Youth in crisis

How students can stay mentally healthy and balanced during demanding times


Illustration by Julien Noble

This is a page from “Pasta,” a zine made by sophomore Julien Noble. In this zine, the protagonist makes spaghetti, the swirling noodles symbolize his swirling thoughts, and he is eventually consumed by his anxiety.

Vivian Wu, Web/Print/Multimedia Editor; Videographer

Homework, school, and other activities, worldly problems, personal problems – these are issues that all students face. With so much going on in teens’ lives, it can be difficult to find balance through it all.  

“Overall, I would [say] my mental health [is] pretty bad,” sophomore Corinne Hyman said. “Mostly school causes stress – things like long assignments and tedious homework. Sometimes talking to people, in general, can make me stressed if I don’t like them.”

For Hyman, meditating helps relieve her daily stress.

“I meditate a lot, it makes everyday life less anxious for me,” she said.

Going through a pandemic is not helping to improve students’ mental health either. 

“The pandemic has worsened my mental health mostly socially, but I was also left alone with my thoughts… Just thinking about me and my thoughts definitely had an impact,” Hyman said. 

 Almost two million children ages three-17 in the U.S. are diagnosed with depression, reports the Center for Disease Control (CDC). Even larger is the reported number of children in the U.S. with anxiety, coming around at 4.4 million children ages three-17, the CDC reported. In order to try and combat the daily stress in students’ lives, school counselor Kelly Andrews has some tips for students. 

“We talk a lot about healthy coping skills. What can our students do to be their healthiest, whole self?” Andrews said.  “[That] looks different for every student. However, we know for a fact that unplugging, turning off phones, is a huge, huge benefit.” 

This may not be news that every teen wants to hear, but especially after coming out of a pandemic, Andrews states that this tip is extremely important.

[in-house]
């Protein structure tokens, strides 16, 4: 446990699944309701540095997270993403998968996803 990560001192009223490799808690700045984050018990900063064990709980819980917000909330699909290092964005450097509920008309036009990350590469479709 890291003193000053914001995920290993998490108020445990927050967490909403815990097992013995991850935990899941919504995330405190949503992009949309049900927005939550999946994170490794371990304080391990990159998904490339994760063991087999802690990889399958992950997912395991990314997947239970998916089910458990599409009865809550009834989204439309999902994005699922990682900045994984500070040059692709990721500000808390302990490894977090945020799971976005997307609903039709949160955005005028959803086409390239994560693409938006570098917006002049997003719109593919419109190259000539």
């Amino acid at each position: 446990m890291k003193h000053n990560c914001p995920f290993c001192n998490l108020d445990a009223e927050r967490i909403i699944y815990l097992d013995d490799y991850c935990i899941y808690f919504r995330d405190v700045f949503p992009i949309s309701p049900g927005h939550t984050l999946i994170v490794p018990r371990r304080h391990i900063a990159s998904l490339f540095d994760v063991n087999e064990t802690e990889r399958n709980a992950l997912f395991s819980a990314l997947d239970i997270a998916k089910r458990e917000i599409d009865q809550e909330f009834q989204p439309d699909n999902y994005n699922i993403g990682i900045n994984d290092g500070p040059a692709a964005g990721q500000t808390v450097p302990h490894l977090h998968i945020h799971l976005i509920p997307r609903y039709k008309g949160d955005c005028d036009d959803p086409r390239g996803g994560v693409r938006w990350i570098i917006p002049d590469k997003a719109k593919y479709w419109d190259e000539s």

“I really think that this post-COVID culture has been really hard on everyone, but especially our teens who are so plugged in and so aware of everything that’s happening, not only in our town and our school and our district but worldwide,” Andrews said. 

It is no lie that the COVID-19 pandemic has impacted the way people now interact.

“I definitely spend more time online now [than before the pandemic], but I did spend a lot of time online before,” Hyman said. “I guess I’m just more involved now.” 

This includes talking to people online more often and playing more video games, she said. 

Physical education (PE) and PEOPEL PE (adaptive PE) teacher Ashley McCoy has also noticed how hard COVID has affected her students. 

“I also worked remote for an entire year, so [it] was really hard to build meaningful and thoughtful relationships with students,” Coy said. “There are a lot of people who have missed out on some amazing milestones in their lives due to COVID, like graduation or joining clubs/teams/activities, or even a senior season, so I know that had a really big impact on students’ mental health the last few years.” 

The effect that COVID had on students can be largely contributed to the lack of social interaction. 

“The lack of social interaction [during quarantine] negatively impacted my mental health… I just sat there and did jigsaw puzzles,” sophomore Mallory Jordan said.

Senior Jason Wright also saw a decrease in mental health with quarantine.

“COVID did negatively hurt my mental health,” Wright said. “Part of that is being cooped up a lot, and limiting social interactions is definitely a big part of that. You don’t have a lot of options when you’re in a pandemic.” 

Andrews agrees that social interaction is important for students.